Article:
*714 The disability claimed in the instant case would be classed as a gradual injury, cumulatively caused by repeated trauma to the hands. Professor Larson in his classic treatise on workmen's compensation points out that the practical problem of fixing a specific date for a gradual injury is generally handled by using the date on which the disability manifests itself.[2] Larson notes that in Ptak v. General Electric Co., 13 N.J.Super. 294, 80 A.2d 337 (1951) the date of a gradually acquired sacroiliac strain was deemed to be "the first moment the pain made it impossible to continue work." In another New Jersey case, DiMaria v. Curtiss Wright Corp., 23 N.J.Misc. 374, 44 A.2d 688 (1945), rev'd on other grounds, 134 N.J.L. 524, 49 A.2d 243 (1946), aff'd 135 N.J.L. 470, 52 A.2d 698 (1947), a case also involving gradual loss of use of the hands, the date of the injury was held to be the "date on which this development finally prevented claimant from performing his work." 1a A. Larson, Workmen's Compensation Law, § 39.50 (1976). In our case, it is undisputed that March 17, 1974 was the date on which the claimant was finally prevented from working inasmuch as the disability had fully manifested itself on that day. We therefore conclude that the Commissioner was correct in applying the Workmen's Compensation Act as amended.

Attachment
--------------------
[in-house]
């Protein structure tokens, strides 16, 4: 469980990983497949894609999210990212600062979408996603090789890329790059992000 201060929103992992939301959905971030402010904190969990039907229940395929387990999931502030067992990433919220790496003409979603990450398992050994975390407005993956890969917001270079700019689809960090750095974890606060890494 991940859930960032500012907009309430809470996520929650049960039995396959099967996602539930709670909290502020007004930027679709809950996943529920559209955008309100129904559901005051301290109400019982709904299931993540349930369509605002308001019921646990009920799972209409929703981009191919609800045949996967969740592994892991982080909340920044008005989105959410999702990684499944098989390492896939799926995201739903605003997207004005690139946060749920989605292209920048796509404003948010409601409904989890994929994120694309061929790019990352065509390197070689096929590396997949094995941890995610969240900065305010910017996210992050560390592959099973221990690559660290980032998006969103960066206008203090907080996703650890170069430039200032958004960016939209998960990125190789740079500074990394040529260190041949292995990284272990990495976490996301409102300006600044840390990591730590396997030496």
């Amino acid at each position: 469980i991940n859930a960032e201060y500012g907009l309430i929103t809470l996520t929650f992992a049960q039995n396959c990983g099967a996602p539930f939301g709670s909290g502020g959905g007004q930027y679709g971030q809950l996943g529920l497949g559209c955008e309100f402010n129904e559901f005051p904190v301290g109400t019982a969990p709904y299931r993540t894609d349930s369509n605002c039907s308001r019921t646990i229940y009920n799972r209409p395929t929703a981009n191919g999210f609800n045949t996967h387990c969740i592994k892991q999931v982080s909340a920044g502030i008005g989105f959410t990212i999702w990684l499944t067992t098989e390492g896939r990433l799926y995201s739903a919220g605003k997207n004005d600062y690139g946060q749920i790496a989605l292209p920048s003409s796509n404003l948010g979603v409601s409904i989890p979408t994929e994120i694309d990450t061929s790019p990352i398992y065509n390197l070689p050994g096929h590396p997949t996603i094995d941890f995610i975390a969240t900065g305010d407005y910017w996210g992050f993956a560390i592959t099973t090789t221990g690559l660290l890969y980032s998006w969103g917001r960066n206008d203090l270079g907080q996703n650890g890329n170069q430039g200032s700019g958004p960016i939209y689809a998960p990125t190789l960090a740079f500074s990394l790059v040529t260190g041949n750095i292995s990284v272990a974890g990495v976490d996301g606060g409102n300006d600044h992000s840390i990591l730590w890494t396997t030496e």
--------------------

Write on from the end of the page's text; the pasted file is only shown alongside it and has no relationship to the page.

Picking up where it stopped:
Having determined the date of the disability, we must now decide the substantive issue of whether such disability is compensable under our Act, i. e., did claimant suffer a "personal injury arising out of and in the course of his employment" thus entitling him to compensation under the amended 39 M.R.S.A. § 51? The Legislature did not define for us what it intended by the use of the words "personal injury" (as it had not defined "personal injury by accident" under the old section 51). In turning to case law for guidance, we find no Maine cases involving the compensability of gradual injuries under the new Workmen's Compensation Act. However, the case law of other jurisdictions with "injury" statutes, although such are indeed few in number,[3] offers some precedent.

Massachusetts has never required that an injury be accidental to be compensable. See Mass.Acts, c. 751 (1911), as amended Mass.Gen.Laws Ann. ch. 152, § 26 (Supp.1976). In discussing the difference between coverage under an "accident" as opposed to an "injury" statute, the Supreme Judicial Court of Massachusetts has offered the following illustration:

. . . if a workman became blind in consequence of an explosion at the factory, that would constitute an injury by accident; but if in consequence of the nature of his employment his sight was gradually impaired and eventually he became blind, that would be an injury, but not an injury by accident.